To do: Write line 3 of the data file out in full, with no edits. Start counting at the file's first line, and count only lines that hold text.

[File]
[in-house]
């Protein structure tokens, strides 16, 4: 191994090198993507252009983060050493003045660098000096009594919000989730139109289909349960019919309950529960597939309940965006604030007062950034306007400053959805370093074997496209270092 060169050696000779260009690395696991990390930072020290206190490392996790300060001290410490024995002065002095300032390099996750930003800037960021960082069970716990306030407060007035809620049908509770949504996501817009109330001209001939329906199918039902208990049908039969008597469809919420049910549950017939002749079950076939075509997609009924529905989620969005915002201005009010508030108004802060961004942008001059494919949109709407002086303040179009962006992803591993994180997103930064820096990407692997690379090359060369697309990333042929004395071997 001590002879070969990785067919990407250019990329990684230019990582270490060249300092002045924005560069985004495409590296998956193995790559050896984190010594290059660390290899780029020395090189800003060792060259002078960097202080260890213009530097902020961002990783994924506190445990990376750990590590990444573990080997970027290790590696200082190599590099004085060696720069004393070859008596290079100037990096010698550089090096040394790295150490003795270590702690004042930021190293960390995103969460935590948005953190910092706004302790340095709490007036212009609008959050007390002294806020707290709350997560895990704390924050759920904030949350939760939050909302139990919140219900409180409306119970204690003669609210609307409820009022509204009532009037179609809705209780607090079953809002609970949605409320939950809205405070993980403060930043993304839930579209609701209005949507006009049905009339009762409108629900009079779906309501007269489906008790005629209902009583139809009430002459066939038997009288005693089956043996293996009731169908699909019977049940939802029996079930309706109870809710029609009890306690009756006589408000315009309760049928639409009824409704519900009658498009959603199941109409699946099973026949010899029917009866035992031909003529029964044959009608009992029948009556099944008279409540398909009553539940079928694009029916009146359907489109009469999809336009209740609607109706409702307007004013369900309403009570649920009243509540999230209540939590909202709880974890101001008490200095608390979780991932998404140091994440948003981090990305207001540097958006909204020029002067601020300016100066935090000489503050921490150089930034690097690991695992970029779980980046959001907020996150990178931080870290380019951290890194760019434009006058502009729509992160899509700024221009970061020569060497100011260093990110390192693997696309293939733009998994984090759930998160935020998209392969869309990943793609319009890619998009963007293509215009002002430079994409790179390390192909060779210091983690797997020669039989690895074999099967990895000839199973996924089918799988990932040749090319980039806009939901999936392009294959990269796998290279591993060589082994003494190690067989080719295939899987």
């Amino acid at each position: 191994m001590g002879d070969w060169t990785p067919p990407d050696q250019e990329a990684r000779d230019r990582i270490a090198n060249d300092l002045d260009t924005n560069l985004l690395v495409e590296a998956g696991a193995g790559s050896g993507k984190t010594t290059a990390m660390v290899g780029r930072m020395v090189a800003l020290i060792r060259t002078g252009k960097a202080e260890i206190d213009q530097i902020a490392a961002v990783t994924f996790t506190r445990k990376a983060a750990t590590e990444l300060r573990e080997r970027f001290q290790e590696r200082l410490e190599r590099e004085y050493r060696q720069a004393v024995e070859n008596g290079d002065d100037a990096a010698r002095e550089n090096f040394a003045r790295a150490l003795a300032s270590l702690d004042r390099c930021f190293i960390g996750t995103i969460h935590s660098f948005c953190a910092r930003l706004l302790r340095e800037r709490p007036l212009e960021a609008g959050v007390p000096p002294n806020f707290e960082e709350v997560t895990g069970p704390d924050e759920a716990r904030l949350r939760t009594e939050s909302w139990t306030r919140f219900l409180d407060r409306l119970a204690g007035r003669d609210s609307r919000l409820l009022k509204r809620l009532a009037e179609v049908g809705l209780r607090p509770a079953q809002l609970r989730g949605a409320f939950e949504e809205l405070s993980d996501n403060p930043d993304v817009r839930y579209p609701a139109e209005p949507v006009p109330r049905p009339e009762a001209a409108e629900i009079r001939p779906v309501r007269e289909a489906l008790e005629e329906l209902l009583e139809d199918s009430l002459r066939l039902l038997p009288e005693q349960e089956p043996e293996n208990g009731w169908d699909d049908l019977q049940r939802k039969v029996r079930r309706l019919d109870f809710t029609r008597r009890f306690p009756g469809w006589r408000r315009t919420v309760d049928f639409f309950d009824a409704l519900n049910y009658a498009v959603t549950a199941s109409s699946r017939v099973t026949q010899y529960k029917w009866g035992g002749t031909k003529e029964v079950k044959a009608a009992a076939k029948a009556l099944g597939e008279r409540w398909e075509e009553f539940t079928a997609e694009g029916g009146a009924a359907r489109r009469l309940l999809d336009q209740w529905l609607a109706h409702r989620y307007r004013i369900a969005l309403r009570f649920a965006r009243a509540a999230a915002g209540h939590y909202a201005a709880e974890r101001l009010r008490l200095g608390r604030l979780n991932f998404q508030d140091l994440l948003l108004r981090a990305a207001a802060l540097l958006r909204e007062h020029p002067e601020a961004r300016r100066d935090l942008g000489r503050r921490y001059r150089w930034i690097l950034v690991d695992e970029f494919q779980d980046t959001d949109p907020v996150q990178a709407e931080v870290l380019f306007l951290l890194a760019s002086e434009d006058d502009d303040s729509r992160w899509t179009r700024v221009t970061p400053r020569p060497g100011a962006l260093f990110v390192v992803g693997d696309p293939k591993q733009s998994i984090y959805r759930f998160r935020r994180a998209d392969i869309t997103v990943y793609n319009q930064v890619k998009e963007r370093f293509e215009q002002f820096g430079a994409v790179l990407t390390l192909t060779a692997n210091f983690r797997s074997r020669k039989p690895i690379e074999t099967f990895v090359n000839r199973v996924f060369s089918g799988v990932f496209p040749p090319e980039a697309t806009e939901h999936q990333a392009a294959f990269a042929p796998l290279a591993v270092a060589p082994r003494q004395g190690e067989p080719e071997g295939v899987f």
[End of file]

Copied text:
């Amino acid at each position: 191994m001590g002879d070969w060169t990785p067919p990407d050696q250019e990329a990684r000779d230019r990582i270490a090198n060249d300092l002045d260009t924005n560069l985004l690395v495409e590296a998956g696991a193995g790559s050896g993507k984190t010594t290059a990390m660390v290899g780029r930072m020395v090189a800003l020290i060792r060259t002078g252009k960097a202080e260890i206190d213009q530097i902020a490392a961002v990783t994924f996790t506190r445990k990376a983060a750990t590590e990444l300060r573990e080997r970027f001290q290790e590696r200082l410490e190599r590099e004085y050493r060696q720069a004393v024995e070859n008596g290079d002065d100037a990096a010698r002095e550089n090096f040394a003045r790295a150490l003795a300032s270590l702690d004042r390099c930021f190293i960390g996750t995103i969460h935590s660098f948005c953190a910092r930003l706004l302790r340095e800037r709490p007036l212009e960021a609008g959050v007390p000096p002294n806020f707290e960082e709350v997560t895990g069970p704390d924050e759920a716990r904030l949350r939760t009594e939050s909302w139990t306030r919140f219900l409180d407060r409306l119970a204690g007035r003669d609210s609307r919000l409820l009022k509204r809620l009532a009037e179609v049908g809705l209780r607090p509770a079953q809002l609970r989730g949605a409320f939950e949504e809205l405070s993980d996501n403060p930043d993304v817009r839930y579209p609701a139109e209005p949507v006009p109330r049905p009339e009762a001209a409108e629900i009079r001939p779906v309501r007269e289909a489906l008790e005629e329906l209902l009583e139809d199918s009430l002459r066939l039902l038997p009288e005693q349960e089956p043996e293996n208990g009731w169908d699909d049908l019977q049940r939802k039969v029996r079930r309706l019919d109870f809710t029609r008597r009890f306690p009756g469809w006589r408000r315009t919420v309760d049928f639409f309950d009824a409704l519900n049910y009658a498009v959603t549950a199941s109409s699946r017939v099973t026949q010899y529960k029917w009866g035992g002749t031909k003529e029964v079950k044959a009608a009992a076939k029948a009556l099944g597939e008279r409540w398909e075509e009553f539940t079928a997609e694009g029916g009146a009924a359907r489109r009469l309940l999809d336009q209740w529905l609607a109706h409702r989620y307007r004013i369900a969005l309403r009570f649920a965006r009243a509540a999230a915002g209540h939590y909202a201005a709880e974890r101001l009010r008490l200095g608390r604030l979780n991932f998404q508030d140091l994440l948003l108004r981090a990305a207001a802060l540097l958006r909204e007062h020029p002067e601020a961004r300016r100066d935090l942008g000489r503050r921490y001059r150089w930034i690097l950034v690991d695992e970029f494919q779980d980046t959001d949109p907020v996150q990178a709407e931080v870290l380019f306007l951290l890194a760019s002086e434009d006058d502009d303040s729509r992160w899509t179009r700024v221009t970061p400053r020569p060497g100011a962006l260093f990110v390192v992803g693997d696309p293939k591993q733009s998994i984090y959805r759930f998160r935020r994180a998209d392969i869309t997103v990943y793609n319009q930064v890619k998009e963007r370093f293509e215009q002002f820096g430079a994409v790179l990407t390390l192909t060779a692997n210091f983690r797997s074997r020669k039989p690895i690379e074999t099967f990895v090359n000839r199973v996924f060369s089918g799988v990932f496209p040749p090319e980039a697309t806009e939901h999936q990333a392009a294959f990269a042929p796998l290279a591993v270092a060589p082994r003494q004395g190690e067989p080719e071997g295939v899987f």